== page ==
Journey Back In Time Along This Connecticut Trail That Leads To Some Incredible Ice House Ruins
There are plenty of places to go exploring in Connecticut, but if you like history and things that are a little bit odd then there is a short hike that you need to take. This ice house ruins trail will take you on a journey back in time while allowing you to take in breath-taking natural surroundings. It is undoubtedly worth a visit to the Litchfield area to take in this hauntingly beautiful path.
The Ice House Ruins Trail runs along a portion of the yellow blazed Lake Trail at White Memorial Conservation Center.
The trail is approximately one mile long and takes you through the ruins of a once vibrant ice harvesting operation. You can find a self guided brochure at the museum or use your smart phone to to access QR code descriptions on each guide post during your walk.
The Lake Trail at White Memorial Conservation Center has an overlook of the north bay of Bantam Lake where the ice was harvested.
Bantam Lake is Connecticut's largest natural lake and occupies 947 acres. Once a place of thriving business, the lake is now used mostly for recreation.
Before the invention of the refrigerator, ice was a necessity to keep ice boxes cold enough to preserve food.
Ice was harvested from many lakes and ponds in New England to fulfill the demand. The largest commercial ice harvesting operation in Connecticut occurred on Bantam Lake from 1908-1929. The task was challenging and back breaking and workers used a variety of tools and mechanisms to move the ice to the ice house.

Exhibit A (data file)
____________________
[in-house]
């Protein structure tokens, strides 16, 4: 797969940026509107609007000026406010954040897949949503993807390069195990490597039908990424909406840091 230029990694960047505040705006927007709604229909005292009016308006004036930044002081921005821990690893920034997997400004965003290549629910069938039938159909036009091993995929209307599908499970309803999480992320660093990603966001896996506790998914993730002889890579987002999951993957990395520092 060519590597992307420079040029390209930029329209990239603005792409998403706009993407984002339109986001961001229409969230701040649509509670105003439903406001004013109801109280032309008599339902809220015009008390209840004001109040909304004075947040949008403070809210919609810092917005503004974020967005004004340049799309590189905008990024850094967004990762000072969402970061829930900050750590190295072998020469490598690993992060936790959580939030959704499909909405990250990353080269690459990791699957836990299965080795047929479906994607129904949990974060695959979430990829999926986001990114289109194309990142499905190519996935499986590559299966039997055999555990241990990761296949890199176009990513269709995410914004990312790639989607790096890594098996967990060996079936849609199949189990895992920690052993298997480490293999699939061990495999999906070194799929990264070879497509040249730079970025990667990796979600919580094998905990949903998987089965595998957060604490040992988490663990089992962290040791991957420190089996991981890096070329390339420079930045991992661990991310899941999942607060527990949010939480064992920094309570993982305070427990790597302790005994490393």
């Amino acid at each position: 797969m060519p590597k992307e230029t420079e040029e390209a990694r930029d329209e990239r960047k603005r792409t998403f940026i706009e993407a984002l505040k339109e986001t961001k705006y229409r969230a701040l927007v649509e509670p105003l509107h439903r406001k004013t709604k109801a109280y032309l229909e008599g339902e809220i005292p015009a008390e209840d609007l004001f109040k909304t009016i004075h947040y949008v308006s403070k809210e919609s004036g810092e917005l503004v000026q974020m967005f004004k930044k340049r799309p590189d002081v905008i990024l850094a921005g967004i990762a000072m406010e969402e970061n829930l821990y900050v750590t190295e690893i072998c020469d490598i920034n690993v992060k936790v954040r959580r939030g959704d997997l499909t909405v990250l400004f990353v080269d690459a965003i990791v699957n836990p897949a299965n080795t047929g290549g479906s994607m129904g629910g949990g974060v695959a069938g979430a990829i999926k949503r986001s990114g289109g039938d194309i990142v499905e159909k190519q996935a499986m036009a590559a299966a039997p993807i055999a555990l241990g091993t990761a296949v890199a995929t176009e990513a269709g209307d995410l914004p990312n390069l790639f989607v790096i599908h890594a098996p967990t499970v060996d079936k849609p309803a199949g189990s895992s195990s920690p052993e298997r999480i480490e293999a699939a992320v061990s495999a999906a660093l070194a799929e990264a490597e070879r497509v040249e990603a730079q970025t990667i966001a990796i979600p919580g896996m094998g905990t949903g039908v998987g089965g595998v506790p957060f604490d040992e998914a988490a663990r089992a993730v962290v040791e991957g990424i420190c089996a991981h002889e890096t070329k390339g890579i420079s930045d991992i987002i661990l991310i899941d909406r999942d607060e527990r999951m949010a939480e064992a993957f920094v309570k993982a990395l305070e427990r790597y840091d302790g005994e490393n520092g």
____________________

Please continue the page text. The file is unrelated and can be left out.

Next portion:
After being cut from the lake, ice blocks were pushed towards a conveyor belt system where blocks are moved towards the ice house.
In the 1920s, the ice workers were paid 60 cents an hour and worked 7 days a week through the winter to fill the ice house.
The 300 lb. blocks of ice traveled up the conveyor belt to the ice house.
The conveyor belt was supported by large stone pillars and powered by a 100 horse power engine. It spanned 1,000 feet in distance.
The massive ice house measured 700 feet by 125 feet. It could hold up to 56,000 tons of ice if packed to capacity.
It takes more than 40,000 acres of harvested ice to fill the ice house. To keep the ice cold, the walls of the ice house were double walls built one foot apart. The space in between was then packed with sawdust or wood shavings for insulation. The floor itself was one foot off the ground to let air pass underneath.
In August of 1929 there was a terrible fire that burnt most of the ice house down.
The cause of the fire was never determined, whether it be a case of arson or spontaneous combustion from the sawdust at the sight is unknown. The following year, Southern New England Ice Company sold its land to White Memorial Foundation.
What remains today of the ice harvesting operation are the ghostly stone pillars that still stand in stark contrast to the natural setting around them.
You can only imagine the massive operation that used to exist on this land. The huge ice house, incredible conveyor belt system, and even a railway to transport the ice to nearby towns.
There is a wood observation deck built on top of some of the remaining stone pillars that offers a marvelous view of the lake that once produced all of the ice.
The ice house ruins trail is a short hike that offers a nostalgic and almost mysterious view of a tiny slice of Connecticut's history.
White Memorial Conservation Center is located at 80 Whitehall Rd., Litchfield, CT 06759. Have you ever hiked the ice house ruins trail? Or visited the White Memorial Conservation center? If not, you can learn more about this
hidden gem here.
To view some other incredible ruins in Connecticut, check out
this previous article.
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